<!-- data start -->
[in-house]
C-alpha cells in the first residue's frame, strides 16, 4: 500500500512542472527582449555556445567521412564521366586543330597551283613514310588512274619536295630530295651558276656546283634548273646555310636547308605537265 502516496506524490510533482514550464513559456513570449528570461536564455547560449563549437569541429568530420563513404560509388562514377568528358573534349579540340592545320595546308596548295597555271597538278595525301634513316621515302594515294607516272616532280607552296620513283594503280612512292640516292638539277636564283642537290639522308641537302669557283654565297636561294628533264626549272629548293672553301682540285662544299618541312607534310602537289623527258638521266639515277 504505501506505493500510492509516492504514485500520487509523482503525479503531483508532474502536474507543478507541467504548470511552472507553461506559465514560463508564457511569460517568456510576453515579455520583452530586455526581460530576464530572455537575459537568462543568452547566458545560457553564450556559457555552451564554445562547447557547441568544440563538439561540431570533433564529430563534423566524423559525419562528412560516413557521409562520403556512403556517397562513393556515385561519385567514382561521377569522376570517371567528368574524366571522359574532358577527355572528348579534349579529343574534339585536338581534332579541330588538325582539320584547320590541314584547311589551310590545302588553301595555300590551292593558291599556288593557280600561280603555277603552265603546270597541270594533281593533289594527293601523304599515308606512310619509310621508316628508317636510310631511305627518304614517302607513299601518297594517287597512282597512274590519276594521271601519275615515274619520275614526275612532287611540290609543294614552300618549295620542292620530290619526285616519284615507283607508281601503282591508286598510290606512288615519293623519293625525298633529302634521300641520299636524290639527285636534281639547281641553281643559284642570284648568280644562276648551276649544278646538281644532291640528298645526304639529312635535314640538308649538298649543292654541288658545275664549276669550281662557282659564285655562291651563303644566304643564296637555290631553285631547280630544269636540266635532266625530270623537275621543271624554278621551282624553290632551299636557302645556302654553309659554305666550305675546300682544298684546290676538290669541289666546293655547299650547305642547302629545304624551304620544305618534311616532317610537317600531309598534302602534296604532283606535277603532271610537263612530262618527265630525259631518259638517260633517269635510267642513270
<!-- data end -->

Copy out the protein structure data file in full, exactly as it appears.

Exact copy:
[in-house]
C-alpha cells in the first residue's frame, strides 16, 4: 500500500512542472527582449555556445567521412564521366586543330597551283613514310588512274619536295630530295651558276656546283634548273646555310636547308605537265 502516496506524490510533482514550464513559456513570449528570461536564455547560449563549437569541429568530420563513404560509388562514377568528358573534349579540340592545320595546308596548295597555271597538278595525301634513316621515302594515294607516272616532280607552296620513283594503280612512292640516292638539277636564283642537290639522308641537302669557283654565297636561294628533264626549272629548293672553301682540285662544299618541312607534310602537289623527258638521266639515277 504505501506505493500510492509516492504514485500520487509523482503525479503531483508532474502536474507543478507541467504548470511552472507553461506559465514560463508564457511569460517568456510576453515579455520583452530586455526581460530576464530572455537575459537568462543568452547566458545560457553564450556559457555552451564554445562547447557547441568544440563538439561540431570533433564529430563534423566524423559525419562528412560516413557521409562520403556512403556517397562513393556515385561519385567514382561521377569522376570517371567528368574524366571522359574532358577527355572528348579534349579529343574534339585536338581534332579541330588538325582539320584547320590541314584547311589551310590545302588553301595555300590551292593558291599556288593557280600561280603555277603552265603546270597541270594533281593533289594527293601523304599515308606512310619509310621508316628508317636510310631511305627518304614517302607513299601518297594517287597512282597512274590519276594521271601519275615515274619520275614526275612532287611540290609543294614552300618549295620542292620530290619526285616519284615507283607508281601503282591508286598510290606512288615519293623519293625525298633529302634521300641520299636524290639527285636534281639547281641553281643559284642570284648568280644562276648551276649544278646538281644532291640528298645526304639529312635535314640538308649538298649543292654541288658545275664549276669550281662557282659564285655562291651563303644566304643564296637555290631553285631547280630544269636540266635532266625530270623537275621543271624554278621551282624553290632551299636557302645556302654553309659554305666550305675546300682544298684546290676538290669541289666546293655547299650547305642547302629545304624551304620544305618534311616532317610537317600531309598534302602534296604532283606535277603532271610537263612530262618527265630525259631518259638517260633517269635510267642513270